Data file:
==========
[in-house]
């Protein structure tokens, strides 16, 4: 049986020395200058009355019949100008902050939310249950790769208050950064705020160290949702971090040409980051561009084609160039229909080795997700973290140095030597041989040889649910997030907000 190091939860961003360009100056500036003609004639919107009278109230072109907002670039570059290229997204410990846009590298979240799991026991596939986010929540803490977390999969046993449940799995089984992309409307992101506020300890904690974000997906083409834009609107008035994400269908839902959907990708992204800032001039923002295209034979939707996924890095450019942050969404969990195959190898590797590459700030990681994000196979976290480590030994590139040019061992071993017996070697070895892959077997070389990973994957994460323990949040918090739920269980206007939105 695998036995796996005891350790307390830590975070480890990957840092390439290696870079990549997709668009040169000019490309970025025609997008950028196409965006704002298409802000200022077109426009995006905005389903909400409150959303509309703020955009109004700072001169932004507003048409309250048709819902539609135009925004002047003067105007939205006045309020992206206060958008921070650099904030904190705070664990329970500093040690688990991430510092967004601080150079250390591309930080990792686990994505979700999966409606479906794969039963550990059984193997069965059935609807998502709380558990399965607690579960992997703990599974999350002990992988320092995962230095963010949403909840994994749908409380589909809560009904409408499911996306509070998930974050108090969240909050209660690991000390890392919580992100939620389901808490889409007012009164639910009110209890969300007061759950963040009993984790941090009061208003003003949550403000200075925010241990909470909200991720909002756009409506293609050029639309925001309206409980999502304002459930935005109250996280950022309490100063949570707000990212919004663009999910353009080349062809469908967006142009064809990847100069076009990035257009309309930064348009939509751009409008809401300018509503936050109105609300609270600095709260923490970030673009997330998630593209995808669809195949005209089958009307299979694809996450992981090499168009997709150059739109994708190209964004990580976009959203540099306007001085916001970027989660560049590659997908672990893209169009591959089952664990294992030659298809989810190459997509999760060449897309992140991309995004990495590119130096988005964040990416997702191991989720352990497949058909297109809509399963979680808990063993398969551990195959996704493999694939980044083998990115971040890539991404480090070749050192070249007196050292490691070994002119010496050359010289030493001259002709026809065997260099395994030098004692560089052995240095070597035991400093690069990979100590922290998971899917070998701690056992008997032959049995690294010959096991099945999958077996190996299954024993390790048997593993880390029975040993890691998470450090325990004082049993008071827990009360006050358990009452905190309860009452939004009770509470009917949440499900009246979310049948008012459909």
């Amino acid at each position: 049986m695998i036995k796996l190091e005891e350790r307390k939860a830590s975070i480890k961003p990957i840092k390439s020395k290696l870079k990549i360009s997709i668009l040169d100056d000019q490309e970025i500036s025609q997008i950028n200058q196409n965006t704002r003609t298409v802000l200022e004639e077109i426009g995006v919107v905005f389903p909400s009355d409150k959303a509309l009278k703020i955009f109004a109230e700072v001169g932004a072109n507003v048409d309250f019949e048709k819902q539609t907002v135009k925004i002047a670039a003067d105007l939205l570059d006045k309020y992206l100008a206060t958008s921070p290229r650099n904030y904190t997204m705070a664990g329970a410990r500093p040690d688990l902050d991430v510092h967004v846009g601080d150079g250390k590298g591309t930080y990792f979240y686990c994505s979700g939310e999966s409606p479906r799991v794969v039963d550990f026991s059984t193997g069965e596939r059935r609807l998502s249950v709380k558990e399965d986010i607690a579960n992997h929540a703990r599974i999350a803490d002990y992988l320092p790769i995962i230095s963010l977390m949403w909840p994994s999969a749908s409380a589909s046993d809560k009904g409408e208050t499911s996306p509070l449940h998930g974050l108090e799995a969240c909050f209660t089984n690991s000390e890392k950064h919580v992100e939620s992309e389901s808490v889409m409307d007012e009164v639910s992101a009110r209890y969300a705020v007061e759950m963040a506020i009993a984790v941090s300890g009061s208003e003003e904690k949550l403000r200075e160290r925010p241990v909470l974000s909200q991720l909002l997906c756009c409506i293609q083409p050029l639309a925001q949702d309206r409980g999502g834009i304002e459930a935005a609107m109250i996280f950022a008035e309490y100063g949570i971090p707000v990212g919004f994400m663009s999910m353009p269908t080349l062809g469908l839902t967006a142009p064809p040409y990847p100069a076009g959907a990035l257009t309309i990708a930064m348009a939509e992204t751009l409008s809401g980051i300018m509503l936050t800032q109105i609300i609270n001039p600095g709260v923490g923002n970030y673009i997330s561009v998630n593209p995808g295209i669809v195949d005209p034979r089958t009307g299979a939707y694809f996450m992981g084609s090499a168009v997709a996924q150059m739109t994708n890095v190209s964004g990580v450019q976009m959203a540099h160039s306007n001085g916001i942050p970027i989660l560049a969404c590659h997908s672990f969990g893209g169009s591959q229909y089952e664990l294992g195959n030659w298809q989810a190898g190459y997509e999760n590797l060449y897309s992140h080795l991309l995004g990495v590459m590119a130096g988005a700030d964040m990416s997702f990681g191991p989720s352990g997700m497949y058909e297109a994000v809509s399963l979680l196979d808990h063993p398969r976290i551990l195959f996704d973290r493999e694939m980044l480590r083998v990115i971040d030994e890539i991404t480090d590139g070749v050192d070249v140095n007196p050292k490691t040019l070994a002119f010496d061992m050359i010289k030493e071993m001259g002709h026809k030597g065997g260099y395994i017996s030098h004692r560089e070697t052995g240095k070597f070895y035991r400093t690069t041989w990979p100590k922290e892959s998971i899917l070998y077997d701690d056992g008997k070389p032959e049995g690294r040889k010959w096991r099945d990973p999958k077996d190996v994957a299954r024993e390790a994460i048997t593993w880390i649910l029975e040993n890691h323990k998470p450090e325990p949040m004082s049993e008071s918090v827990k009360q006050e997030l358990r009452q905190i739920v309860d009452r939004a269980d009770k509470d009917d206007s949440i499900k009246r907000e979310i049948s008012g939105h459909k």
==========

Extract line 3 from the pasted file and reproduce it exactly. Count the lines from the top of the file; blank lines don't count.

């Amino acid at each position: 049986m695998i036995k796996l190091e005891e350790r307390k939860a830590s975070i480890k961003p990957i840092k390439s020395k290696l870079k990549i360009s997709i668009l040169d100056d000019q490309e970025i500036s025609q997008i950028n200058q196409n965006t704002r003609t298409v802000l200022e004639e077109i426009g995006v919107v905005f389903p909400s009355d409150k959303a509309l009278k703020i955009f109004a109230e700072v001169g932004a072109n507003v048409d309250f019949e048709k819902q539609t907002v135009k925004i002047a670039a003067d105007l939205l570059d006045k309020y992206l100008a206060t958008s921070p290229r650099n904030y904190t997204m705070a664990g329970a410990r500093p040690d688990l902050d991430v510092h967004v846009g601080d150079g250390k590298g591309t930080y990792f979240y686990c994505s979700g939310e999966s409606p479906r799991v794969v039963d550990f026991s059984t193997g069965e596939r059935r609807l998502s249950v709380k558990e399965d986010i607690a579960n992997h929540a703990r599974i999350a803490d002990y992988l320092p790769i995962i230095s963010l977390m949403w909840p994994s999969a749908s409380a589909s046993d809560k009904g409408e208050t499911s996306p509070l449940h998930g974050l108090e799995a969240c909050f209660t089984n690991s000390e890392k950064h919580v992100e939620s992309e389901s808490v889409m409307d007012e009164v639910s992101a009110r209890y969300a705020v007061e759950m963040a506020i009993a984790v941090s300890g009061s208003e003003e904690k949550l403000r200075e160290r925010p241990v909470l974000s909200q991720l909002l997906c756009c409506i293609q083409p050029l639309a925001q949702d309206r409980g999502g834009i304002e459930a935005a609107m109250i996280f950022a008035e309490y100063g949570i971090p707000v990212g919004f994400m663009s999910m353009p269908t080349l062809g469908l839902t967006a142009p064809p040409y990847p100069a076009g959907a990035l257009t309309i990708a930064m348009a939509e992204t751009l409008s809401g980051i300018m509503l936050t800032q109105i609300i609270n001039p600095g709260v923490g923002n970030y673009i997330s561009v998630n593209p995808g295209i669809v195949d005209p034979r089958t009307g299979a939707y694809f996450m992981g084609s090499a168009v997709a996924q150059m739109t994708n890095v190209s964004g990580v450019q976009m959203a540099h160039s306007n001085g916001i942050p970027i989660l560049a969404c590659h997908s672990f969990g893209g169009s591959q229909y089952e664990l294992g195959n030659w298809q989810a190898g190459y997509e999760n590797l060449y897309s992140h080795l991309l995004g990495v590459m590119a130096g988005a700030d964040m990416s997702f990681g191991p989720s352990g997700m497949y058909e297109a994000v809509s399963l979680l196979d808990h063993p398969r976290i551990l195959f996704d973290r493999e694939m980044l480590r083998v990115i971040d030994e890539i991404t480090d590139g070749v050192d070249v140095n007196p050292k490691t040019l070994a002119f010496d061992m050359i010289k030493e071993m001259g002709h026809k030597g065997g260099y395994i017996s030098h004692r560089e070697t052995g240095k070597f070895y035991r400093t690069t041989w990979p100590k922290e892959s998971i899917l070998y077997d701690d056992g008997k070389p032959e049995g690294r040889k010959w096991r099945d990973p999958k077996d190996v994957a299954r024993e390790a994460i048997t593993w880390i649910l029975e040993n890691h323990k998470p450090e325990p949040m004082s049993e008071s918090v827990k009360q006050e997030l358990r009452q905190i739920v309860d009452r939004a269980d009770k509470d009917d206007s949440i499900k009246r907000e979310i049948s008012g939105h459909k």